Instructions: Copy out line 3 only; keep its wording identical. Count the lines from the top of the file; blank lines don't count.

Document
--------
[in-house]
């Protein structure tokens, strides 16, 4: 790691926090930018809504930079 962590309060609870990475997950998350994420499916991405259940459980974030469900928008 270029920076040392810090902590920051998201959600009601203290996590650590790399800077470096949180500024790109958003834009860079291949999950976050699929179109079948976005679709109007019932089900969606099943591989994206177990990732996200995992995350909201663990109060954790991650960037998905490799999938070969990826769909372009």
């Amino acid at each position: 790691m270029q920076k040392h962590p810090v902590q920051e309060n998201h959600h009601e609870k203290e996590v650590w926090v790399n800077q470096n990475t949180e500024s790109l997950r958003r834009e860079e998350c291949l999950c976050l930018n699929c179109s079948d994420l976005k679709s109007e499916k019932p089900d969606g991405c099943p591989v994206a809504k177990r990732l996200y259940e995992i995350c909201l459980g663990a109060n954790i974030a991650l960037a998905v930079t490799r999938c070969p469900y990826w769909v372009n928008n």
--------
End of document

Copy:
């Amino acid at each position: 790691m270029q920076k040392h962590p810090v902590q920051e309060n998201h959600h009601e609870k203290e996590v650590w926090v790399n800077q470096n990475t949180e500024s790109l997950r958003r834009e860079e998350c291949l999950c976050l930018n699929c179109s079948d994420l976005k679709s109007e499916k019932p089900d969606g991405c099943p591989v994206a809504k177990r990732l996200y259940e995992i995350c909201l459980g663990a109060n954790i974030a991650l960037a998905v930079t490799r999938c070969p469900y990826w769909v372009n928008n």